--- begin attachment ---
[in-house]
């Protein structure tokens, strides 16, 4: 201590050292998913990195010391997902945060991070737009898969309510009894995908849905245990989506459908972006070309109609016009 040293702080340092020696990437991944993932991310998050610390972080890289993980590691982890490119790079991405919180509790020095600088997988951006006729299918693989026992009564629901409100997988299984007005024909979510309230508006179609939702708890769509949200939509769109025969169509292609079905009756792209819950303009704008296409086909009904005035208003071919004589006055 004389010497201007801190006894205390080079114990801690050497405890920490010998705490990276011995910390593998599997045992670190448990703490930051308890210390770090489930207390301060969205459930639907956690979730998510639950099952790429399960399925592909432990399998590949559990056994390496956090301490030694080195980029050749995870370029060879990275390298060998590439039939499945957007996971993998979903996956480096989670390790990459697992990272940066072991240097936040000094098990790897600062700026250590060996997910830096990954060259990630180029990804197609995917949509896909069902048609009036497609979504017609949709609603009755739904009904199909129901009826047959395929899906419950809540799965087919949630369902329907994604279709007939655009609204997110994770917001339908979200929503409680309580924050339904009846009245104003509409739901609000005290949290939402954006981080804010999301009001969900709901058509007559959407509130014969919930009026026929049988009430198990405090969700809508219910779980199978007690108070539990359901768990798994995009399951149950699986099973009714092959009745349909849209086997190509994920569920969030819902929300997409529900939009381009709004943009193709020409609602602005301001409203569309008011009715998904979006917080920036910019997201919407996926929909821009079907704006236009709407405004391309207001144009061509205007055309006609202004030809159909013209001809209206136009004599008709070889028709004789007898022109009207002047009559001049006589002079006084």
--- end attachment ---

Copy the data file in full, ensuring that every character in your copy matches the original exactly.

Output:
[in-house]
């Protein structure tokens, strides 16, 4: 201590050292998913990195010391997902945060991070737009898969309510009894995908849905245990989506459908972006070309109609016009 040293702080340092020696990437991944993932991310998050610390972080890289993980590691982890490119790079991405919180509790020095600088997988951006006729299918693989026992009564629901409100997988299984007005024909979510309230508006179609939702708890769509949200939509769109025969169509292609079905009756792209819950303009704008296409086909009904005035208003071919004589006055 004389010497201007801190006894205390080079114990801690050497405890920490010998705490990276011995910390593998599997045992670190448990703490930051308890210390770090489930207390301060969205459930639907956690979730998510639950099952790429399960399925592909432990399998590949559990056994390496956090301490030694080195980029050749995870370029060879990275390298060998590439039939499945957007996971993998979903996956480096989670390790990459697992990272940066072991240097936040000094098990790897600062700026250590060996997910830096990954060259990630180029990804197609995917949509896909069902048609009036497609979504017609949709609603009755739904009904199909129901009826047959395929899906419950809540799965087919949630369902329907994604279709007939655009609204997110994770917001339908979200929503409680309580924050339904009846009245104003509409739901609000005290949290939402954006981080804010999301009001969900709901058509007559959407509130014969919930009026026929049988009430198990405090969700809508219910779980199978007690108070539990359901768990798994995009399951149950699986099973009714092959009745349909849209086997190509994920569920969030819902929300997409529900939009381009709004943009193709020409609602602005301001409203569309008011009715998904979006917080920036910019997201919407996926929909821009079907704006236009709407405004391309207001144009061509205007055309006609202004030809159909013209001809209206136009004599008709070889028709004789007898022109009207002047009559001049006589002079006084």